updated 2/17/2007 12:14:19 AM ET 2007-02-17T05:14:19

Today is Saturday, Feb. 17, the 48th day of 2007. There are 317 days left in the year.

Today’s Highlight in History:
On Feb. 17, 1801, the House of Representatives broke an electoral tie between Thomas Jefferson and Aaron Burr, electing Jefferson president; Burr became vice president.

On this date:

In 1864, during the Civil War, the Union ship U.S.S. Housatonic was rammed and sunk in Charleston Harbor, S.C., by the Confederate hand-cranked submarine H.L. Hunley, which also sank.

In 1865, Columbia, S.C., burned as the Confederates evacuated and Union forces moved in. (It’s not clear which side set the blaze.)

In 1897, the forerunner of the National P.T.A, the National Congress of Mothers, convened its first meeting, in Washington.

In 1904, the original two-act version of Giacomo Puccini’s opera “Madama Butterfly” was poorly received at its premiere at La Scala in Milan, Italy.

In 1933, Newsweek was first published by Thomas J.C. Martyn under the title “News-Week.”

In 1947, the Voice of America began broadcasting to the Soviet Union.

In 1964, the Supreme Court, in Wesberry v. Sanders, ruled that congressional districts within each state had to be roughly equal in population.

In 1972, President Nixon departed on his historic trip to China.

In 1992, serial killer Jeffrey Dahmer was sentenced in Milwaukee to life in prison (he was beaten to death in prison in November 1994).

In 1995, Colin Ferguson was convicted of six counts of murder in the December 1993 Long Island Rail Road shootings (he was later sentenced to a minimum of 200 years in prison).

Ten years ago: In a surprising development, Pepperdine University said that Whitewater prosecutor Kenneth Starr would step down from the probe to take a full-time job at the school. (Starr reversed himself four days later.)

Five years ago: President Bush opened a three-nation Asian tour in recession-wracked Japan, where he urged Prime Minister Junichiro Koizumi to follow through on long-promised economic reforms. The new Transportation Security Administration took over supervision of aviation security from the airline industry and the Federal Aviation Administration. Ward Burton took advantage of Sterling Marlin’s blunder for his first victory in the Daytona 500. (Marlin, who appeared in control of the race, was penalized for getting out of his car and pulling briefly on a damaged fender during the stoppage.)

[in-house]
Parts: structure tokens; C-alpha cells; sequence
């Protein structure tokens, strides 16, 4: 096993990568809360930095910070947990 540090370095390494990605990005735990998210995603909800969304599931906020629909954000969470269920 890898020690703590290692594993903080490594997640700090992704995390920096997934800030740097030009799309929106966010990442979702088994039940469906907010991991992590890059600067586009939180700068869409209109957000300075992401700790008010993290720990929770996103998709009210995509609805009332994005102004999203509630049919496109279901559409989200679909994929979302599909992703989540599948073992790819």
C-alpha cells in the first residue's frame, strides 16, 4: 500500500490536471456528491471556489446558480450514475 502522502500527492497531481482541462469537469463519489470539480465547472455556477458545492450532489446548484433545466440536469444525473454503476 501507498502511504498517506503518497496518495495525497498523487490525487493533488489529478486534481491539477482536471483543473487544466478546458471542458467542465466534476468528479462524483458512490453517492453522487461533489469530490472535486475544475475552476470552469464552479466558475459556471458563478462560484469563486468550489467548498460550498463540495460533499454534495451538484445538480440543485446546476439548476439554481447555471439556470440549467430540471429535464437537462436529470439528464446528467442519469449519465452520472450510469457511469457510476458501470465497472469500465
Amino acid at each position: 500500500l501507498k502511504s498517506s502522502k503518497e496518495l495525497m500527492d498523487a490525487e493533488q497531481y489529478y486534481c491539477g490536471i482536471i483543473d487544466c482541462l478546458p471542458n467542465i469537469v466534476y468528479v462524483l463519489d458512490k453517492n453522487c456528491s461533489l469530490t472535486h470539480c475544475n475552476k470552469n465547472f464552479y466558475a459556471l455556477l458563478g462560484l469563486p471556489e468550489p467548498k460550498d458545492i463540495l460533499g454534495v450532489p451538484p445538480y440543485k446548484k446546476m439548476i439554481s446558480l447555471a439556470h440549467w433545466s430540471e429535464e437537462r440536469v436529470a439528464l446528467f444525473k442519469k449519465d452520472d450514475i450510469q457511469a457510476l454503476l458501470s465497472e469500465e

One year ago: Ten U.S. service members died when a pair of Marine Corps helicopters crashed off the coast of Africa. Harry Whittington, the lawyer shot by Vice President Dick Cheney while quail hunting, left a Corpus Christi, Texas, hospital, saying “accidents do and will happen.” A federal jury in New Orleans cleared Merck and Co. in the death of a 53-year-old Florida man who had taken the painkiller Vioxx. A mudslide in the Philippines killed more than 1,000 people. William Cowsill, lead singer of the family band The Cowsills, died in Calgary, Alberta, at age 58.

Today’s Birthdays: Bandleader Orrin Tucker is 96. Author Margaret Truman Daniel is 83. Actor Hal Holbrook is 82. Mystery writer Ruth Rendell is 77. Singer Bobby Lewis is 74. Comedian Dame Edna (AKA Barry Humphries) is 73. Country singer-songwriter Johnny Bush is 72. Football Hall-of-Famer Jim Brown is 71. Actress Mary Ann Mobley is 68. Actress Brenda Fricker is 62. Actress Rene Russo is 53. Actor Richard Karn is 51. Actor Lou Diamond Phillips is 45. Basketball player Michael Jordan is 44. Actor-comedian Larry, the Cable Guy is 44. TV personality Rene Syler is 44. Movie director Michael Bay is 43. Singer Chante Moore is 40. Rock musician Timothy J. Mahoney (311) is 37. Actor Dominic Purcell is 37. Actress Denise Richards is 36. Rock singer-musician Billie Joe Armstrong (Green Day) is 35. Actor Jerry O’Connell is 33. Country singer Bryan White is 33. Actor Jason Ritter is 27. TV personality Paris Hilton is 26. Actor Joseph Gordon-Levitt is 26.

Thought for Today: “One does evil enough when one does nothing good.” — German proverb.

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